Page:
From here, I’ll have to swerve a little bit to discuss the work of one of my idols, T. Berry Brazelton, whom I admire very much (except for the diaper commercial he made several years back…) In 1973, Brazelton released the “The Neonatal Behavioral Assessment Scale,” better known as the NBAS. It was a marked departure from previous tools for assessing newborns, as it was based on “capabilities” rather than “deficits.” The two main factors in performing a NBAS was that the baby had to be in “optimal state” and that the goal was to elicit the “best performance possible.”
“Optimal state,” meant that the baby being examined had to be calm and attentive; it made no sense to assess an infant who was “disorganized” because, as you can imagine, the data would not be valid. Brazelton’s goal was to obtain a true representation of what the infant is capable of doing, and this could only be done when the students are in an “optimal state.”
The second major philosophical basis for the NBAS was obtaining the best performance possible. That is, instead of giving the infant a single task and recording the result, the NBAS specifies that the subject be given the same task over and over again, and recording only the best performance. According to the Brazelton Institute website, the goal of the NBAS is as follows:
By the end of the exam, the examiner has developed a vibrant portrait of the newborn, which can be used to tailor caregiving to the baby’s specific physical needs and behavioral style.
If we substitute the word “newborn” and “baby” for “student,” “caregiving” with “teaching” and “physical” with “academic,” we have the basis of what a “good” assessment should actually do.
Can we really say that our assessment systems are designed to bring out “best performance” based on a subject’s “optimal state?” I think you’ll agree that this far from what our current standardized tests are designed to do: instead of creating assessments designed to accommodate each student’s individual backgrounds (which is not all that hard to do, given the current state of technology), we are forced to to contend with a “one size fits all” system that treats every student the same, irrespective of the student’s individual profile.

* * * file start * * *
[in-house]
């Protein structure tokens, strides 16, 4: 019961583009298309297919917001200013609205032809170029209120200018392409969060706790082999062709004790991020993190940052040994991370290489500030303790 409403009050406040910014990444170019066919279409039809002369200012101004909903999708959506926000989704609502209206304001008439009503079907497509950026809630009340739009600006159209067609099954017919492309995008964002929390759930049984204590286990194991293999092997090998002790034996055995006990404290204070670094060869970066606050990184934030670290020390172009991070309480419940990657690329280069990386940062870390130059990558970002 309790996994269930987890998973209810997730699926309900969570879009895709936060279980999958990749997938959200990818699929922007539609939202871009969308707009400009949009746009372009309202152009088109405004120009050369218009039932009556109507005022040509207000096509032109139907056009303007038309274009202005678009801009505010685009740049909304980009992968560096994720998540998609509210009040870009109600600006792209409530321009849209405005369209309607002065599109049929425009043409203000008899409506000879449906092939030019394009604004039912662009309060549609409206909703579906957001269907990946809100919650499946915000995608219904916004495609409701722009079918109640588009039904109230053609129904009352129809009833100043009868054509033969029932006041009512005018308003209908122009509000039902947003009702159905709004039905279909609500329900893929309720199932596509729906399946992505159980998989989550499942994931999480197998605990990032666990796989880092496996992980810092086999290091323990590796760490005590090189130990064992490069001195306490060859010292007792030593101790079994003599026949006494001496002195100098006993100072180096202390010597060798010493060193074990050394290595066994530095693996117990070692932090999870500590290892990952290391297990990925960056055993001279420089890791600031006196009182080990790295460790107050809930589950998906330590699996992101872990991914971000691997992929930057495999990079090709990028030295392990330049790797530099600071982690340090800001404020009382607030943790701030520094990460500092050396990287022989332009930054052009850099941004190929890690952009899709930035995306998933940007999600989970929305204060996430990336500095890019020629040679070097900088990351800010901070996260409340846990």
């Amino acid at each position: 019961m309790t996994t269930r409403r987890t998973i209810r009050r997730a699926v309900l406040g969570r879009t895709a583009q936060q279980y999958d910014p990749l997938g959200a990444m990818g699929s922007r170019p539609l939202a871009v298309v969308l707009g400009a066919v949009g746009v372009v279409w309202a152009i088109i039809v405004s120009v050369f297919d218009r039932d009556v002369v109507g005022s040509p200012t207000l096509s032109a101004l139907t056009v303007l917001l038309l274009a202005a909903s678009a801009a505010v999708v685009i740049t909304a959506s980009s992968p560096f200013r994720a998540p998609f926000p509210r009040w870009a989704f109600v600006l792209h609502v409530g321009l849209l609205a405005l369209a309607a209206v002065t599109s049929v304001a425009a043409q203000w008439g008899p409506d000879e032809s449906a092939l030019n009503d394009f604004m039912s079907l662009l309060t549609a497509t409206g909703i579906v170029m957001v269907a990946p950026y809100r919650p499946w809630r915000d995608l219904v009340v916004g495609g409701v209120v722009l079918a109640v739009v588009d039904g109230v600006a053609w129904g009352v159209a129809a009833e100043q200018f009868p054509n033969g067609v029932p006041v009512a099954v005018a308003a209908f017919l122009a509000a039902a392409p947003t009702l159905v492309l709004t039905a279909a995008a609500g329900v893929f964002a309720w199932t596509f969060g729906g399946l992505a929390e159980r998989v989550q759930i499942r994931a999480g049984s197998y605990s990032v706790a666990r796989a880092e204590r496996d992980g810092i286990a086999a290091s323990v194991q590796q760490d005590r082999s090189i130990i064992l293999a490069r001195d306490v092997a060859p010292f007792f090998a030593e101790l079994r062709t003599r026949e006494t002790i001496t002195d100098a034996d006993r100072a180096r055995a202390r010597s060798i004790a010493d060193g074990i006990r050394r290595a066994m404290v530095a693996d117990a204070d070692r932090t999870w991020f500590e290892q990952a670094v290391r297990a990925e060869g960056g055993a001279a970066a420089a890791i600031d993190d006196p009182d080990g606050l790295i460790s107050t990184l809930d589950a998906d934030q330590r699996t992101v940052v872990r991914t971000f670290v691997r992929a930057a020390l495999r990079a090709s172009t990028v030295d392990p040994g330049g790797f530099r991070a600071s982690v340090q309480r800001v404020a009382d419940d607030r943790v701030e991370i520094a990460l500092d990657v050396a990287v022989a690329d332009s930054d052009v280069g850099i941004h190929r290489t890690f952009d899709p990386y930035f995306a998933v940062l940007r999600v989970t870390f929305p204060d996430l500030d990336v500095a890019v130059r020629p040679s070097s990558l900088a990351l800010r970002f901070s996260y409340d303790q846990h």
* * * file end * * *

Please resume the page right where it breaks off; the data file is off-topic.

The result is that we have kids who come from clearly divergent backgrounds who are required to take the exact same exam. Do you have a 12 year old student who arrived in the US less than a year ago from a small town in Ghana and who is in his first year of education? Give him the test! Do you have a student who clearly suffers from untreated behavioral issues, including ADHD? Give her the test! Do you have a student who has been living in a homeless shelter for the past 2 years and has no place to study? Give him the test! Do you have a student who has a chronic illness that prevents her from attending school on a regular basis? Give her the test!
I can’t say whether my GRE score is representative of when I was in an “optimal state” and if it elicited my “best performance.” It was less a fair assessment of my actually skills and knowledge and more an indication of how I could sustain focus and attention while answering 4 hours worth of decontextualized and largely irrelevant questions. There must be better ways to find out what people know in order to judge their fitness, whether that be as a teacher or a learner. The current system gives us crappo information, devoid of any validity or reliability. Is this the best we can do in the 21st century?